The Daily Agenda: Dossiers aren't illegal ... yet
The IRC is back in action ... Arizona and Roe v. Wade ... Welcome to Kari v. The Media.
The Scottsdale Police Department announced that its nearly three-week investigation into former Scottsdale school board president Jann-Michael Greenburg’s digital dossier on problem parents came to the same conclusion as our 30-minute investigation: It appears that all of the information was public, and no crime was committed.
Still, it’s clear the issue isn’t over, as Gov. Doug Ducey teased upcoming legislation related to the episode, declaring “bureaucrats will be held accountable” and that “parents will have their rights respected” and “you’ll hear about it in the State of the State (speech).”
In case you need a refresher, the formerly obscure school board president made international news and was stripped of his title (though not his office as a board member) after a group of activist parents with whom he had been at odds found a link to a Google Drive file containing all sorts of junk — though mostly screenshots of Facebook posts — about dozens of parents involved in a local school group.
Everyone wanted to get in on the investigations: the Scottsdale Police Department, the school board, the Maricopa County Attorney’s Office and Attorney General Mark Brnovich (who didn’t investigate but ran to Fox News to invite the U.S. Attorney General and FBI to get in on the action). Greenburg clammed up publicly after blaming his dad for creating the file, and to be fair, it wouldn’t be out of character for his father, Mark Greenburg.
Republican candidates across the state pointed to the dossier as evidence that out-of-control school bureaucrats need to be reined in. The outrage found bipartisan support, including from liberal Republic columnist Laurie Roberts, who was among those who repeated the claim that the file included parent “Social Security numbers.” (We never saw any, and apparently neither did the police.)
We get that the dossier was a bad look. But as far as we know now, it wasn’t illegal. And it wasn’t surprising. Anyone who has ever been involved in a life-consuming fight — be it legal, political or neighborly — has probably started keeping tabs on their opponents. Journalists do it. Lawyers do it. Feuding neighbors do it. And politicians and political campaigns do it all the time.
And let’s not forget what sparked the dossier. Greenburg, like other school board members, has faced a wave of politically charged hate, likely from some of the same parents he was keeping tabs on. They’re certainly watching him. It’s reasonable, even if it’s distasteful, for him to watch back.
Republican Sen. Michelle Ugenti-Rita has drafted legislation to do away with the “nonpartisan” elections for school boards, saying that making school board candidates own a partisan label “helps communicate their beliefs & values to voters.” She’s probably right.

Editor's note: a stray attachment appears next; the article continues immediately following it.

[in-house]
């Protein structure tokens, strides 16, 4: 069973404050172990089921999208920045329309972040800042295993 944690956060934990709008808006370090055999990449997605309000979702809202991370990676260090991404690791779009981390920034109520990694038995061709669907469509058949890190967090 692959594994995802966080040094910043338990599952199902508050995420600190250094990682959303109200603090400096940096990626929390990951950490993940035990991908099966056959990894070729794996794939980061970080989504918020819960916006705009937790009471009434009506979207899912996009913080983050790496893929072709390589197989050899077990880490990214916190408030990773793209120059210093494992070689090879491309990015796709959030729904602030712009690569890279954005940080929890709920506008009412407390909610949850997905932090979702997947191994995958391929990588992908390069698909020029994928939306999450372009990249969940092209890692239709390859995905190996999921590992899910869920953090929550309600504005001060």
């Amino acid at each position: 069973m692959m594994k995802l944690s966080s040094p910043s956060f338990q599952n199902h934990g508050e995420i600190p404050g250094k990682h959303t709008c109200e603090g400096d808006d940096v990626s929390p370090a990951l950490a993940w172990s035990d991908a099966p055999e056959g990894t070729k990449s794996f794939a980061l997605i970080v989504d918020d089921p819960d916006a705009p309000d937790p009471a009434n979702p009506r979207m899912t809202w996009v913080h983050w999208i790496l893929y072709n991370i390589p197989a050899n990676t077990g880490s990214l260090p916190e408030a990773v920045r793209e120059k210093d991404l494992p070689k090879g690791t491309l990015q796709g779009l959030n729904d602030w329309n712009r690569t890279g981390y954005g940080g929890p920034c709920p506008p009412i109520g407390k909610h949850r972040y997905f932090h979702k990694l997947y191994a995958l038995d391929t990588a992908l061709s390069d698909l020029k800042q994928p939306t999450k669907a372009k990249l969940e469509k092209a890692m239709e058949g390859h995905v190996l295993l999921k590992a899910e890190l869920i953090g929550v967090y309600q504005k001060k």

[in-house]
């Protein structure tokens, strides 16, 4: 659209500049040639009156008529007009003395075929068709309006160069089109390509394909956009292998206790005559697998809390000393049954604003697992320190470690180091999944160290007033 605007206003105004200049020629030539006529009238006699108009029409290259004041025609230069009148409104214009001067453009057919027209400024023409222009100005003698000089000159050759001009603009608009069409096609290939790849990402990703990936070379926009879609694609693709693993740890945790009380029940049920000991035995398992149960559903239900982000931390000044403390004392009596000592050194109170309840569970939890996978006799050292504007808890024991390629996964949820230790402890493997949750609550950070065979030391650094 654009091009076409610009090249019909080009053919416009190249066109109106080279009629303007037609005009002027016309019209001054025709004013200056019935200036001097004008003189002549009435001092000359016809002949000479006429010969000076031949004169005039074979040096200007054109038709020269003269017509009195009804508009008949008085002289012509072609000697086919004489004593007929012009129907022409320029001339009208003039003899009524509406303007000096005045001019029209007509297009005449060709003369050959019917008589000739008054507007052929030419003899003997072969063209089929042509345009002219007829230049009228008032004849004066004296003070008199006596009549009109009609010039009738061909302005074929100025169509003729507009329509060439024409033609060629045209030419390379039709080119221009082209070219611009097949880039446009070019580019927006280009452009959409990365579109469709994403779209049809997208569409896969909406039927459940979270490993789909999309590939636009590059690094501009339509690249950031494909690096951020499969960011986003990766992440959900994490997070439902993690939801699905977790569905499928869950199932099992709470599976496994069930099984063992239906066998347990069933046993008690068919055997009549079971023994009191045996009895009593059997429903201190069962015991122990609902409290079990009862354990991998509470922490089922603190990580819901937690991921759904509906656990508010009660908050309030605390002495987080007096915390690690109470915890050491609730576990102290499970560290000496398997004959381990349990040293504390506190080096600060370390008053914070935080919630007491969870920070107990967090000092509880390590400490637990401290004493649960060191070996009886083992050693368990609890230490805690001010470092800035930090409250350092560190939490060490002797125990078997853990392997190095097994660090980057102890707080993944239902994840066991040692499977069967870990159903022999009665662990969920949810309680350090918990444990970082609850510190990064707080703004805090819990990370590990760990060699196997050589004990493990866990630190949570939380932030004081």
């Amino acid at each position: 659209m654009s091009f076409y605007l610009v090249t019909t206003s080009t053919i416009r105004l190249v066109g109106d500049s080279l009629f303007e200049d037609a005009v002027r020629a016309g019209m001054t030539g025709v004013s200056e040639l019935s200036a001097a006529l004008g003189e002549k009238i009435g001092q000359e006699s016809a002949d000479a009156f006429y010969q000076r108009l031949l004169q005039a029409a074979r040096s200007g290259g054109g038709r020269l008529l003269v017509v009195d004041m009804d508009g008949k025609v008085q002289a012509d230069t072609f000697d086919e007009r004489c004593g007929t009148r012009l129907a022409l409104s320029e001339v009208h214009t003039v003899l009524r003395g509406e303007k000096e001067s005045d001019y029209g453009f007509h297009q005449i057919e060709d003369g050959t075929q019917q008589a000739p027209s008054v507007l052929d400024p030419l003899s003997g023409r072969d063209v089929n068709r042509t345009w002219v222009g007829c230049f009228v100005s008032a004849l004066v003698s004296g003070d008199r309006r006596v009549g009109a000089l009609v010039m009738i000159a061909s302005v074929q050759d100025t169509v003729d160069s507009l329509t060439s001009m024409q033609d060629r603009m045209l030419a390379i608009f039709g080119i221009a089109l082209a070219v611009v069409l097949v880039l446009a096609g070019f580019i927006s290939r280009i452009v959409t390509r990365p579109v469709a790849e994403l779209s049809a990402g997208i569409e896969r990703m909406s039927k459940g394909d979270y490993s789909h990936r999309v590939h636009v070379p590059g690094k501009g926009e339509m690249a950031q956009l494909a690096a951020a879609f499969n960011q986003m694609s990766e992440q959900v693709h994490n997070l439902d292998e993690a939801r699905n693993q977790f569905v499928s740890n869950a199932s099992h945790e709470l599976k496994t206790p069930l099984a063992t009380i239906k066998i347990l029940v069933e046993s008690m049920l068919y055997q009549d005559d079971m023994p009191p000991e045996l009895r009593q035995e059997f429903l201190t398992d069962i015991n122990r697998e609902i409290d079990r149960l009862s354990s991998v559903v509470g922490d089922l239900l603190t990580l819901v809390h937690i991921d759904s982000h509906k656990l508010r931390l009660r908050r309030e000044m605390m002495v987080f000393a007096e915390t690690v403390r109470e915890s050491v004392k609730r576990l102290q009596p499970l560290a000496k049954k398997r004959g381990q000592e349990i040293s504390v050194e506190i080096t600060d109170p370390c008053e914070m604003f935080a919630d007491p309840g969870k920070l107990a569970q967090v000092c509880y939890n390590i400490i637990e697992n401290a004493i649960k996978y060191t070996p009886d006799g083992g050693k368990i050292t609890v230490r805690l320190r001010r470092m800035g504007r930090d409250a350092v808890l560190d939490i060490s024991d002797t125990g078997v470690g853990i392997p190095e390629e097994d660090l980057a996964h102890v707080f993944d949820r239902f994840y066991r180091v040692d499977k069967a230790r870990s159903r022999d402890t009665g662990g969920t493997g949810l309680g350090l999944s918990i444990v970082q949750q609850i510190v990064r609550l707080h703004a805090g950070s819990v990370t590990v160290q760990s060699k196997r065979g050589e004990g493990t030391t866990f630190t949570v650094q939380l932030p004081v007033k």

Both state parties are recruiting and training school board candidates, and in this hypercharged political atmosphere, school board members are politicians — like it or not.
We’ve been keeping tabs (legally!) on the school board wars for months now, and we’re sure we’ll have plenty to keep reporting on in that area as the election nears. To become a paid subscriber and support our work, it’s $8 per month or $80 per year. You get access to commenting, an occasional paywalled story and the satisfaction of supporting truly local journalism.
There are some other Arizonans they’ll want to speak to, too: U.S. House investigators with the Jan. 6 committee have interviewed some key Arizona officials who have already publicly spoken about their experiences working against efforts to overturn or undermine the Arizona election results, including Maricopa County Supervisors Clint Hickman, Jack Sellers and Bill Gates; House Speaker Rusty Bowers; Secretary of State Katie Hobbs and Maricopa County Recorder Stephen Richer, the Republic’s Yvonne Wingett Sanchez and Ronald J. Hansen report.
Break out the atlas: The Arizona Independent Redistricting Commission comes together this week to discuss what it learned from public comment meetings around the state as the work of drawing up final maps nears its completion. The Arizona Mirror’s Jeremy Duda has a rundown of each sector of the state, how its maps are looking and any controversies over their makeup.
Wasn’t the IRC supposed to limit incumbent influence?: The Arizona Democratic Party and Democratic legislative leaders dug more into the letter that swayed the Independent Redistricting Commission to create a more GOP-friendly Pima County district, saying public records showed Republican Sen. Vince Leach and a Senate staffer masterminded the attempt to influence Leach’s district, Duda reports. Republicans said the Constitution allows them to weigh in, as Democrats did, but Dems argued the way Leach did it was shady.
Everyone’s got a camera in their pocket all the time anyway: Matt Salmon doesn’t support the idea of putting cameras in classrooms, contrary to his GOP gubernatorial primary opponent, Kari Lake, who has pushed the idea. Salmon, writing in the Western Tribune, said there should instead be more parent involvement instead of “an endless, misguided, and dangerous program that would invite around-the-clock surveillance by Big Tech and enable Big Government to inject itself even more into our lives.”
Don’t drink and boat: Yavapai County Sheriff David Rhodes got probation after he pleaded guilty to driving a boat while over the legal limit for alcohol, something elected officials don’t lose their jobs for because they’re elected by the public, the Associated Press’ Felicia Fonseca reports.